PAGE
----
'Nurse Jackie' mysteries please Edie Falco

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PASADENA, Calif. -- Showtime's "Nurse Jackie" ends its first season tomorrow as it puts the title character's infidelity front and center.

Jackie (Edie Falco) has been cheating on her nice-guy bar owner husband (Dominic Fumusa) with a co-worker, hospital pharmacist Eddie (Paul Schulze, who also played Father Phil to Falco's Carmela on "The Sopranos"). Eddie provides Jackie with intellectual conversation and drugs for her narcotic pill habit borne out of chronic back pain.

Until recent episodes, only Jackie's best friend at work, Dr. O'Hara (Eve Best), knew Jackie had a family. Eddie learned the truth after following Jackie to her husband's bar.

But why does Jackie cheat? It's something "Nurse Jackie" has not addressed.

"People do all kinds of crazy things that make absolutely no sense to anyone and often, consciously, not even to themselves," Falco said earlier this month. "But there is always a reason. Who knows how far back you'd have to go into her history to find what the reason is, but people are very, very complicated, and she is a particularly complicated person."

'Nurse Jackie'
  • When: 10:30 p.m. Monday, Showtime.
  • Starring: Edie Falco, below, and Merrritt Wever.

Falco said she's not sure whether viewers will learn anything more about Jackie's motivation in season two, which will air next spring.

"I also don't know if I want people to find out," she said. "The more things you leave as questions, the more interesting the show will be. The more it's spelled out, the more it feels like everything else you see on television. People talk about [why she cheats] and I love that. And if there is no cut and dried answer, the conversation will go on longer."

Of course, Jackie herself has mostly short conversations. She's compassionate toward patients but often speaks in clipped tones to co-workers, especially any she holds in contempt. Falco said she enjoys her character's blunt appraisals.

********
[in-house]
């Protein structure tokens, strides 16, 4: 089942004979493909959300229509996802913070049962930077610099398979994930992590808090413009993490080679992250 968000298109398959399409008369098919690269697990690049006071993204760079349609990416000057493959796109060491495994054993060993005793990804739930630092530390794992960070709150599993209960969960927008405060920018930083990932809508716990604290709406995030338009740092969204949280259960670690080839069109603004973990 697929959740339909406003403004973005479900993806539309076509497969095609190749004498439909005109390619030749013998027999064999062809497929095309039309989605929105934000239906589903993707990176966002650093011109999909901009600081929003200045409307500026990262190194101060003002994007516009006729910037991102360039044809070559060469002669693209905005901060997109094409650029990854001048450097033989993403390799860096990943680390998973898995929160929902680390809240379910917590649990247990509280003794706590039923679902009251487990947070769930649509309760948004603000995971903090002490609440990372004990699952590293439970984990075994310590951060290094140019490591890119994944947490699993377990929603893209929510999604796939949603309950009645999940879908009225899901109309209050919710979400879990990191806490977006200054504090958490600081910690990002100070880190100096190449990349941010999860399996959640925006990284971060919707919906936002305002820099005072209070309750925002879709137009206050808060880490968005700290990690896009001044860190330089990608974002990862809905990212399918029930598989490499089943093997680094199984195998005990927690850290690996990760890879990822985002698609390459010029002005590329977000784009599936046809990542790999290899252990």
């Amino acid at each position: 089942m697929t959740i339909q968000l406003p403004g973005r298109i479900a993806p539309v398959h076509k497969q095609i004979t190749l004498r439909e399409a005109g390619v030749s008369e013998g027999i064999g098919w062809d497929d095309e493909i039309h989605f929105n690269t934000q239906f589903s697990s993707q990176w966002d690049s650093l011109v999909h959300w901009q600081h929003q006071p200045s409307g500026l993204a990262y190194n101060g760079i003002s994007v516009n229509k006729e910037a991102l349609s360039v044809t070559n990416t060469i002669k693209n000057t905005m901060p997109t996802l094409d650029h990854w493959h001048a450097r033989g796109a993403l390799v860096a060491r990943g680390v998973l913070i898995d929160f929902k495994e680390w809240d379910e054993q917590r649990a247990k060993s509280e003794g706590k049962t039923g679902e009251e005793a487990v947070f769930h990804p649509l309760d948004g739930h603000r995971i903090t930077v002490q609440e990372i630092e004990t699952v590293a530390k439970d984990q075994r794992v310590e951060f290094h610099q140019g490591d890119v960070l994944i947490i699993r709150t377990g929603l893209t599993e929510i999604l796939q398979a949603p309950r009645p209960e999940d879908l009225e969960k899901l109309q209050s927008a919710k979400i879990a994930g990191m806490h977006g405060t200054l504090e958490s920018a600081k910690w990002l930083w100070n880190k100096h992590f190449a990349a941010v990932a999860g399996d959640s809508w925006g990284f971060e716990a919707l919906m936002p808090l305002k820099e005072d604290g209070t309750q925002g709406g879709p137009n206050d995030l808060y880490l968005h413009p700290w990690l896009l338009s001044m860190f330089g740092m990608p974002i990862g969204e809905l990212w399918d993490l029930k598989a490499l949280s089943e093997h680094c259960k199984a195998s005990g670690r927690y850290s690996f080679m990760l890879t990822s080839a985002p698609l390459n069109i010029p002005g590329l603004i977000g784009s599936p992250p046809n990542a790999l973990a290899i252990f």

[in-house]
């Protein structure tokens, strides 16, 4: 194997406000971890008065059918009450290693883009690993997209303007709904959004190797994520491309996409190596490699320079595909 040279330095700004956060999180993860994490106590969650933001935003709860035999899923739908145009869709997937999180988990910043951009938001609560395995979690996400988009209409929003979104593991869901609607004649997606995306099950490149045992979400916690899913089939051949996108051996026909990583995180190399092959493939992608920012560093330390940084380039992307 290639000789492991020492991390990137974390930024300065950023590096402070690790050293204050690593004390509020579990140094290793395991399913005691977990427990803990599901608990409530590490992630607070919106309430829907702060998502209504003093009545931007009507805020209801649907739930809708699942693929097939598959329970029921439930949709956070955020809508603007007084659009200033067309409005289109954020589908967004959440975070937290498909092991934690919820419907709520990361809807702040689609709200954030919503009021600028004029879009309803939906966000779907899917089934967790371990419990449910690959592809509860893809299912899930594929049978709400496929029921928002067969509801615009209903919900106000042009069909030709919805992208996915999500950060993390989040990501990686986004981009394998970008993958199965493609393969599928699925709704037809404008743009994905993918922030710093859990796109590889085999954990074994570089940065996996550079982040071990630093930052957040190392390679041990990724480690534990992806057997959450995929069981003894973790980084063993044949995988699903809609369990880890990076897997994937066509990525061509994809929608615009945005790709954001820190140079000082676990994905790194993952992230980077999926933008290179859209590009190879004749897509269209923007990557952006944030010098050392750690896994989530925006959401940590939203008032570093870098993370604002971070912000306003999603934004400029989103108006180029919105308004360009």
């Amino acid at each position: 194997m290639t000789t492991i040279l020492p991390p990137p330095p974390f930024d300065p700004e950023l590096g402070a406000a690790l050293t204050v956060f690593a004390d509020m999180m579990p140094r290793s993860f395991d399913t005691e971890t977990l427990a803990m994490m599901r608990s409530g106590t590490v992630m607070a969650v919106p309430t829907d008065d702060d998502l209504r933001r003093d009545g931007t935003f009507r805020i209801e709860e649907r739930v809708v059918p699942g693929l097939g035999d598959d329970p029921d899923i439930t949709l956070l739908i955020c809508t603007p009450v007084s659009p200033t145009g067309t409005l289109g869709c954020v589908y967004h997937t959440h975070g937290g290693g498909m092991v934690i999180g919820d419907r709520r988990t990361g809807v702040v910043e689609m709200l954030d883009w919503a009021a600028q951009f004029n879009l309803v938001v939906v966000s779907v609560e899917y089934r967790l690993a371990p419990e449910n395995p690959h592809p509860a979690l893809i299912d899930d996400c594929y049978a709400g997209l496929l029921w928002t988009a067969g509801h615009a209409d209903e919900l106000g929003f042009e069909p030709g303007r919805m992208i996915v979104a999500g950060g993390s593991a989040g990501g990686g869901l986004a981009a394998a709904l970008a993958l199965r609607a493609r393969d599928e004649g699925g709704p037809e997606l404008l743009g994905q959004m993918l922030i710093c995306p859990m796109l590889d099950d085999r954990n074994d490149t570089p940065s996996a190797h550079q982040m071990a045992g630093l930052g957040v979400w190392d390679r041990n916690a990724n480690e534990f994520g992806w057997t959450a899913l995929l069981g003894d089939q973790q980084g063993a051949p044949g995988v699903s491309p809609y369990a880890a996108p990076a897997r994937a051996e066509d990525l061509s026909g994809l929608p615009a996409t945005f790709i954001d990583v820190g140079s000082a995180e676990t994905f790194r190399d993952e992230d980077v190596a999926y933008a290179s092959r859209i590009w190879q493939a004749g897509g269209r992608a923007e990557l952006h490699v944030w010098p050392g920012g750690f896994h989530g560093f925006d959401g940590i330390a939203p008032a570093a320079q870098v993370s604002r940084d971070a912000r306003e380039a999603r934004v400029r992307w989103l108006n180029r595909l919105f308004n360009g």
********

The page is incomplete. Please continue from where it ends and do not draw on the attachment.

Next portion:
"She's a very straight talker," the actress said. "She's not that concerned about being polite or being liked. It's also fun to live in that place. She also doesn't have to feel the ramifications of behaving that way. When I am performing her, I get to go back to my own life and be nice."

Falco may be the star of "Nurse Jackie," but the show created a full, lived-in world from its start, thanks in large part to the supporting characters, played by actors viewers had not been exposed to that frequently.

"I think we were really careful about going for actors who maybe aren't famous. There's nothing cookie-cutter about their portrayals of these characters, and they wouldn't necessarily be the first person a network would choose to cast," Falco said. "But I'm the president of the fan club of all my co-stars. I never knew what their line reading would be or how different it would be each time we shot it."

Merritt Wever ("Studio 60 on the Sunset Strip") co-stars in "Nurse Jackie" (10:30 p.m. Monday) as young, eager new nurse Zoey, who is prone to putting her foot in her mouth and other moments of social awkwardness.

"Hopefully it's not a run-of-the-mill new girl," Wever said. "They let her be a little off. They let her be, you know, freaky."

Wever said creating a realistic newbie often requires modulating her performance in different takes of a scene.

"I wonder sometimes where all the unused footage goes to die," she said, "because there are some really bad, fall-flat-on-your-face takes that are out there that I hope never see the light of day."

Contact TV editor Rob Owen at rowen@post-gazette.com or 412-263-1112. Read the Tuned In Journal blog at post-gazette.com/tv.


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